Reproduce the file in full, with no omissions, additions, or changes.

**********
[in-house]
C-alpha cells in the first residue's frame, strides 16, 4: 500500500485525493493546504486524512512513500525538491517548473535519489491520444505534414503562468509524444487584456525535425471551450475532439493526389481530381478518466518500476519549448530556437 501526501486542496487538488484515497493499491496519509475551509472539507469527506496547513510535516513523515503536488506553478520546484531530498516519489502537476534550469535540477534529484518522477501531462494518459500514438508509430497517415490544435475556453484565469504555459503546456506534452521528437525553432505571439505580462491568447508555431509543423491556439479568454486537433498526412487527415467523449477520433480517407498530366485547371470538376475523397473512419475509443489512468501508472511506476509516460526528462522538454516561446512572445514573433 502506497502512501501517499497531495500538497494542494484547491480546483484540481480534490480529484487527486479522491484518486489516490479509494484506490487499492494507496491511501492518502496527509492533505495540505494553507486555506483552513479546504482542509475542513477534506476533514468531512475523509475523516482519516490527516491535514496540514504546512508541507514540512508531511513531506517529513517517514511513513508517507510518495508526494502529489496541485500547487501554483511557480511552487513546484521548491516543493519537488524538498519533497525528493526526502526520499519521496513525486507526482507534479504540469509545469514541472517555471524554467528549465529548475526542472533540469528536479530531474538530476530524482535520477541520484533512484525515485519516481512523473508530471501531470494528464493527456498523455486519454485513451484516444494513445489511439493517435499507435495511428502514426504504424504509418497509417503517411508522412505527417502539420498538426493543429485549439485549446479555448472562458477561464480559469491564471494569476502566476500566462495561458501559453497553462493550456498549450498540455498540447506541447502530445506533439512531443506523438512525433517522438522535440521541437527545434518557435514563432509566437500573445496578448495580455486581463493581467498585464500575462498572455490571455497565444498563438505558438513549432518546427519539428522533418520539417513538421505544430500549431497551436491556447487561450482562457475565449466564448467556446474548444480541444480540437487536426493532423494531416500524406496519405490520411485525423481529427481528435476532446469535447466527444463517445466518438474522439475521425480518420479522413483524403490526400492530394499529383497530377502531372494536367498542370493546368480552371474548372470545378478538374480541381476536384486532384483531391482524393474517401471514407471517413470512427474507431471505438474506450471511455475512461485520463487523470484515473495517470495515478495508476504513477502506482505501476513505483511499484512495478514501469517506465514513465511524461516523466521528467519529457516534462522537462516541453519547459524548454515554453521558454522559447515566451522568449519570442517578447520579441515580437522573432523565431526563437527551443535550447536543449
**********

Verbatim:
[in-house]
C-alpha cells in the first residue's frame, strides 16, 4: 500500500485525493493546504486524512512513500525538491517548473535519489491520444505534414503562468509524444487584456525535425471551450475532439493526389481530381478518466518500476519549448530556437 501526501486542496487538488484515497493499491496519509475551509472539507469527506496547513510535516513523515503536488506553478520546484531530498516519489502537476534550469535540477534529484518522477501531462494518459500514438508509430497517415490544435475556453484565469504555459503546456506534452521528437525553432505571439505580462491568447508555431509543423491556439479568454486537433498526412487527415467523449477520433480517407498530366485547371470538376475523397473512419475509443489512468501508472511506476509516460526528462522538454516561446512572445514573433 502506497502512501501517499497531495500538497494542494484547491480546483484540481480534490480529484487527486479522491484518486489516490479509494484506490487499492494507496491511501492518502496527509492533505495540505494553507486555506483552513479546504482542509475542513477534506476533514468531512475523509475523516482519516490527516491535514496540514504546512508541507514540512508531511513531506517529513517517514511513513508517507510518495508526494502529489496541485500547487501554483511557480511552487513546484521548491516543493519537488524538498519533497525528493526526502526520499519521496513525486507526482507534479504540469509545469514541472517555471524554467528549465529548475526542472533540469528536479530531474538530476530524482535520477541520484533512484525515485519516481512523473508530471501531470494528464493527456498523455486519454485513451484516444494513445489511439493517435499507435495511428502514426504504424504509418497509417503517411508522412505527417502539420498538426493543429485549439485549446479555448472562458477561464480559469491564471494569476502566476500566462495561458501559453497553462493550456498549450498540455498540447506541447502530445506533439512531443506523438512525433517522438522535440521541437527545434518557435514563432509566437500573445496578448495580455486581463493581467498585464500575462498572455490571455497565444498563438505558438513549432518546427519539428522533418520539417513538421505544430500549431497551436491556447487561450482562457475565449466564448467556446474548444480541444480540437487536426493532423494531416500524406496519405490520411485525423481529427481528435476532446469535447466527444463517445466518438474522439475521425480518420479522413483524403490526400492530394499529383497530377502531372494536367498542370493546368480552371474548372470545378478538374480541381476536384486532384483531391482524393474517401471514407471517413470512427474507431471505438474506450471511455475512461485520463487523470484515473495517470495515478495508476504513477502506482505501476513505483511499484512495478514501469517506465514513465511524461516523466521528467519529457516534462522537462516541453519547459524548454515554453521558454522559447515566451522568449519570442517578447520579441515580437522573432523565431526563437527551443535550447536543449